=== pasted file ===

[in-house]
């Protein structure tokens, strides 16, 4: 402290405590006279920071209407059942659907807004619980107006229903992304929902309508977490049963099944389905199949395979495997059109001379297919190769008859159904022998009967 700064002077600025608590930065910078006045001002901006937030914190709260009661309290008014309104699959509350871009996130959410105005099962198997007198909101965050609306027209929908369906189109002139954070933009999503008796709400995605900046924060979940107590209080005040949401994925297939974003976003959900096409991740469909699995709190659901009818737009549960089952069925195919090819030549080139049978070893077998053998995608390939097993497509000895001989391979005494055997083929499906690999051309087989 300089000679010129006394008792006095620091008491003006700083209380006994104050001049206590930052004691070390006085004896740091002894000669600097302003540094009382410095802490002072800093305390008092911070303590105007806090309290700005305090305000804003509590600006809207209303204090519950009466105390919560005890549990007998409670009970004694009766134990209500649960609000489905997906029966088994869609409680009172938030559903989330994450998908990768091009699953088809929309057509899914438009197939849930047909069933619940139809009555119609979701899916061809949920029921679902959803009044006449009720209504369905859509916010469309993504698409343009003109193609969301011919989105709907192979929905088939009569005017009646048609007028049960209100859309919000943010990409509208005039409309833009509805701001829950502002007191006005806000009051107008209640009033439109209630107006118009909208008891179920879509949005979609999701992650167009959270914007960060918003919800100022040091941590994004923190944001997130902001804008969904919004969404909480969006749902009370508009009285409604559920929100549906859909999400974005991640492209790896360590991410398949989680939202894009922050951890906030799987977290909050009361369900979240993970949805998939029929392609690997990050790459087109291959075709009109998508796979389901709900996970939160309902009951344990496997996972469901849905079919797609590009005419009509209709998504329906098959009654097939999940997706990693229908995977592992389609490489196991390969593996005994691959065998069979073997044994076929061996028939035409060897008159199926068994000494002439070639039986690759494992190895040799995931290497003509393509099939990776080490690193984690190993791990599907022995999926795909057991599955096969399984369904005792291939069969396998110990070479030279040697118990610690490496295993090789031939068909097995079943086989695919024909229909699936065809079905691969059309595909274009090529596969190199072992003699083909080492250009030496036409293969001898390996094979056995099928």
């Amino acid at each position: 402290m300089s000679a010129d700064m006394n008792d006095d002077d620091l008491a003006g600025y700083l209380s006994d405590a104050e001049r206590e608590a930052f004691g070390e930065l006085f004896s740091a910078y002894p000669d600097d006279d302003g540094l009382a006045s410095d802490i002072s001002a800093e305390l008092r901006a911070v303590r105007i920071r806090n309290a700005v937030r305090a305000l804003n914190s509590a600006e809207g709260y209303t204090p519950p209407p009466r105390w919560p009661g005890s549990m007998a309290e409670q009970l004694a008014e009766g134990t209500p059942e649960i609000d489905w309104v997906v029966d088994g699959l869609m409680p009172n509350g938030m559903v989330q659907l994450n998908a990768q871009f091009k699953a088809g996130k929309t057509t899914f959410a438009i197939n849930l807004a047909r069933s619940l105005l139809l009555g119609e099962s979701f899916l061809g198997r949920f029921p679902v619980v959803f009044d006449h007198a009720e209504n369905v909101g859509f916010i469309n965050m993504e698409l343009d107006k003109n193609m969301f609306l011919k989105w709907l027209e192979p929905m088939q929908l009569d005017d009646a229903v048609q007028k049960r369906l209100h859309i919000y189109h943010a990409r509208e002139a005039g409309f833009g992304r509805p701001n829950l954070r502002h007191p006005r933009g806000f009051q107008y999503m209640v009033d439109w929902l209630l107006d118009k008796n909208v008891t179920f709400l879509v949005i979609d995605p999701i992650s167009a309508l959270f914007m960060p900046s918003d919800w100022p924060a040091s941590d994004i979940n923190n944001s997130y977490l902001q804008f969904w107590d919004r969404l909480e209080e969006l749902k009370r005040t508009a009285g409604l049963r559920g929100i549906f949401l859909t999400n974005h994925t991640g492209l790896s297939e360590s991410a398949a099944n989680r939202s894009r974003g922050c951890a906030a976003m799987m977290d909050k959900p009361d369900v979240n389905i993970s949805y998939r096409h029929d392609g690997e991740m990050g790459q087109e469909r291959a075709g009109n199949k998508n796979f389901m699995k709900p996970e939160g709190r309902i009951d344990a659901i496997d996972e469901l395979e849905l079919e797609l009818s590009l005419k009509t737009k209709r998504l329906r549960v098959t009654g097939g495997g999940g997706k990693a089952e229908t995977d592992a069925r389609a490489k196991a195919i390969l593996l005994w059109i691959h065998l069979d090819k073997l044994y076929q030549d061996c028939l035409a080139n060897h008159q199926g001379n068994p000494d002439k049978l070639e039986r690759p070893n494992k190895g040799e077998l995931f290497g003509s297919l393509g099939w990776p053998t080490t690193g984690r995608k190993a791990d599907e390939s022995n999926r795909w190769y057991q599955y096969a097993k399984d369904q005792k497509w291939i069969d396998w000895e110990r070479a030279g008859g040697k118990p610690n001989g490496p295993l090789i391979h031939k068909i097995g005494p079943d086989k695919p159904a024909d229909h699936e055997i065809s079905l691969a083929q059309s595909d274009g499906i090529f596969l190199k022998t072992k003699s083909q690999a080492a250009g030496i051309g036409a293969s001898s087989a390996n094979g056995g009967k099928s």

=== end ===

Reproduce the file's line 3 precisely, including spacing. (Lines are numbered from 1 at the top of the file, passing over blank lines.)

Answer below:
């Amino acid at each position: 402290m300089s000679a010129d700064m006394n008792d006095d002077d620091l008491a003006g600025y700083l209380s006994d405590a104050e001049r206590e608590a930052f004691g070390e930065l006085f004896s740091a910078y002894p000669d600097d006279d302003g540094l009382a006045s410095d802490i002072s001002a800093e305390l008092r901006a911070v303590r105007i920071r806090n309290a700005v937030r305090a305000l804003n914190s509590a600006e809207g709260y209303t204090p519950p209407p009466r105390w919560p009661g005890s549990m007998a309290e409670q009970l004694a008014e009766g134990t209500p059942e649960i609000d489905w309104v997906v029966d088994g699959l869609m409680p009172n509350g938030m559903v989330q659907l994450n998908a990768q871009f091009k699953a088809g996130k929309t057509t899914f959410a438009i197939n849930l807004a047909r069933s619940l105005l139809l009555g119609e099962s979701f899916l061809g198997r949920f029921p679902v619980v959803f009044d006449h007198a009720e209504n369905v909101g859509f916010i469309n965050m993504e698409l343009d107006k003109n193609m969301f609306l011919k989105w709907l027209e192979p929905m088939q929908l009569d005017d009646a229903v048609q007028k049960r369906l209100h859309i919000y189109h943010a990409r509208e002139a005039g409309f833009g992304r509805p701001n829950l954070r502002h007191p006005r933009g806000f009051q107008y999503m209640v009033d439109w929902l209630l107006d118009k008796n909208v008891t179920f709400l879509v949005i979609d995605p999701i992650s167009a309508l959270f914007m960060p900046s918003d919800w100022p924060a040091s941590d994004i979940n923190n944001s997130y977490l902001q804008f969904w107590d919004r969404l909480e209080e969006l749902k009370r005040t508009a009285g409604l049963r559920g929100i549906f949401l859909t999400n974005h994925t991640g492209l790896s297939e360590s991410a398949a099944n989680r939202s894009r974003g922050c951890a906030a976003m799987m977290d909050k959900p009361d369900v979240n389905i993970s949805y998939r096409h029929d392609g690997e991740m990050g790459q087109e469909r291959a075709g009109n199949k998508n796979f389901m699995k709900p996970e939160g709190r309902i009951d344990a659901i496997d996972e469901l395979e849905l079919e797609l009818s590009l005419k009509t737009k209709r998504l329906r549960v098959t009654g097939g495997g999940g997706k990693a089952e229908t995977d592992a069925r389609a490489k196991a195919i390969l593996l005994w059109i691959h065998l069979d090819k073997l044994y076929q030549d061996c028939l035409a080139n060897h008159q199926g001379n068994p000494d002439k049978l070639e039986r690759p070893n494992k190895g040799e077998l995931f290497g003509s297919l393509g099939w990776p053998t080490t690193g984690r995608k190993a791990d599907e390939s022995n999926r795909w190769y057991q599955y096969a097993k399984d369904q005792k497509w291939i069969d396998w000895e110990r070479a030279g008859g040697k118990p610690n001989g490496p295993l090789i391979h031939k068909i097995g005494p079943d086989k695919p159904a024909d229909h699936e055997i065809s079905l691969a083929q059309s595909d274009g499906i090529f596969l190199k022998t072992k003699s083909q690999a080492a250009g030496i051309g036409a293969s001898s087989a390996n094979g056995g009967k099928s």